How SEO is different for B2B companies
B2B companies often approach marketing through traditional means, such as channel partnerships, a direct sales force, and word of mouth, often taking the position that search engine optimization (SEO) is less relevant in a B2B environment. The relevance of SEO is telling however, given that 61% of all B2B decision-makers start their process with a web search, and 71% won’t have a conversation with a salesperson until they've undertaken their own research.
SEO often involves mechanical and automated tactics that include posting generic comments in forums and article threads, manufacturing large volumes of thinly written articles which contain backlinks, and posting on websites that exist exclusively for the search engine rather than real people. These tactics, especially with the latest release of the Google algorithm, are already going out of date for all types of companies, but the failure of these tactics is especially evident in B2B environments in which prospects are using search to inform their decision-making processes.
The pure goal of SEO, according to most SEO consultants, is to increase position in the Google SERP (search engine results page) and to drive traffic. That definition, however, is superficial and doesn't capture the true value of SEO. In using this functional definition, the primary focus is often on numbers rather than thought leadership and quality. Using this quick-and-dirty strategy, SEO practitioners may employ content marketing as a tactic, and create articles for which the backlink is the main deliverable, and the article itself is just a wrapper.
This may work if you’re selling a cheap commodity item or hawking a get-rich-quick scheme, but if you’re trying to capture hearts and minds and dominate the conversation, that numbers-driven approach simply does not work.
In most B2B environments, search strategy must accomplish two goals: to drive organic traffic, and to support other sales channels by incorporating meaningful content and thought leadership that can be found in the prospect’s due diligence phase. Most superficial SEO strategies ignore that second imperative.
For example, if a prospect has a conversation with a channel partner or sales staff, and subsequently does a web search, what happens when they find typical SEO spam, meaningless forum comments, and articles which have been cut, pasted, and lightly rewritten from a Wikipedia page? Seeing no meaningful thought leadership, the prospect will move on to the next candidate. Furthermore, the poor quality of writing will result in lasting damage to the brand.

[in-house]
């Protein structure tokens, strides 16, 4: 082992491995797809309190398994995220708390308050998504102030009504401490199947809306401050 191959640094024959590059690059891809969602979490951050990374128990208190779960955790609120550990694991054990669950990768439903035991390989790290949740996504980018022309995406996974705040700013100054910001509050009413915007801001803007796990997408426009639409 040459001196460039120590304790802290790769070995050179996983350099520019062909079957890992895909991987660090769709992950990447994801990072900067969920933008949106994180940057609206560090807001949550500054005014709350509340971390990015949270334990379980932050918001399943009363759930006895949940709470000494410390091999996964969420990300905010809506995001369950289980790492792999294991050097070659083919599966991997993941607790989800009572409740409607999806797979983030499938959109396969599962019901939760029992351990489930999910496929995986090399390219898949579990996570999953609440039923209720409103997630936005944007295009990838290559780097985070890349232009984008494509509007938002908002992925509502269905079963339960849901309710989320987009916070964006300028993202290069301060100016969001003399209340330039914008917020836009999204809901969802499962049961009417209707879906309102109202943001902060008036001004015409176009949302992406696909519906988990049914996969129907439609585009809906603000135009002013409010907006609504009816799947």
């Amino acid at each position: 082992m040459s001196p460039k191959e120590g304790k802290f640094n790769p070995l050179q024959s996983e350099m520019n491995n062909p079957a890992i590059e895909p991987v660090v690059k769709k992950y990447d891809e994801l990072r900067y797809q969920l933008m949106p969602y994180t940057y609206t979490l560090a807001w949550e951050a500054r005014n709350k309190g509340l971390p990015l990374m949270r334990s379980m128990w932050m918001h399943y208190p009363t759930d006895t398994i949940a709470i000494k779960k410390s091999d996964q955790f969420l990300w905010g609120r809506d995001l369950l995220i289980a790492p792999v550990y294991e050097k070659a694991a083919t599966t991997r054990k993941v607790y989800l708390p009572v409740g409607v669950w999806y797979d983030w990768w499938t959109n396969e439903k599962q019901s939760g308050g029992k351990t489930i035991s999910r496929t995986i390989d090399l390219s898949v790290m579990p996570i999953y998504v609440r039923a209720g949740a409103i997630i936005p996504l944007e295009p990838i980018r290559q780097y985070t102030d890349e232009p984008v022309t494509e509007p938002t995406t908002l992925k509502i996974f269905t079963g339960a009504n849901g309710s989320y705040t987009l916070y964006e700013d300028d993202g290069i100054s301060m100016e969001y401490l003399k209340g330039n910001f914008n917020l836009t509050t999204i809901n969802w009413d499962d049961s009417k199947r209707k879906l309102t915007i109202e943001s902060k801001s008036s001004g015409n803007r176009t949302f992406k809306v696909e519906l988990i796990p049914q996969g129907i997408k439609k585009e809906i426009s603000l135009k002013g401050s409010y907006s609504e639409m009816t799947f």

On the other hand, if the prospect sees you've published an article under your byline in a media outlet that is relevant to your industry, which offers a unique point of view or valuable information, they'll see you as a thought leader.
The problem is that most SEO practitioners are unable to create thought leadership articles, they focus only on volume. Content marketing as an SEO tactic for B2B companies must then be led by someone who understands your particular industry, or at least someone who takes the time to work directly with you to gather relevant information and come up with a thesis that will be meaningful to your prospects. Increasingly, this is not a job for SEO contractors, rather, it is a job for journalists. A new type of journalism known as 'Brand Journalism' – has emerged to address this pressing need.
“Modern SEO tactics are also being supplemented with an organic review strategy,” said Jeev Trika, CEO of CrowdReviews.com. “Like brand journalism, product review strategies must be rooted in meaningful content. Corporate decision-makers are increasingly relying on product reviews and comments from their peers, and any SEO strategy must incorporate a means to encourage organic reviews. It’s no longer just about the numbers, it’s about providing useful and relevant information that supports the decision-making process.”
Trika said that older review tactics often included paid reviews, often generated by services which packed review sites with five-star reviews but which said nothing meaningful about the product itself. “Business consumers have long since realized that a five-star review that says nothing more than ‘Great service!’ is meaningless and probably fake. B2B companies rounding out their SEO strategies with a review component will have the greatest success when they encourage reviews from real customers. Moreover, the strategy needs to incorporate constant monitoring of each review site, and taking the time to personally respond to each mention. Not only is that good SEO, it’s just good customer service.”
Rather than focusing on SEO as a means of generating a large number of backlinks, the most appropriate approach for B2B companies in light of Google’s most recent update is to instead focus on what prospects really want to read. As a result, while backlinks will always remain important as part of SEO, the main focus of SEO strategies going forward will be to develop thought leadership and tools used to support the decision-making process.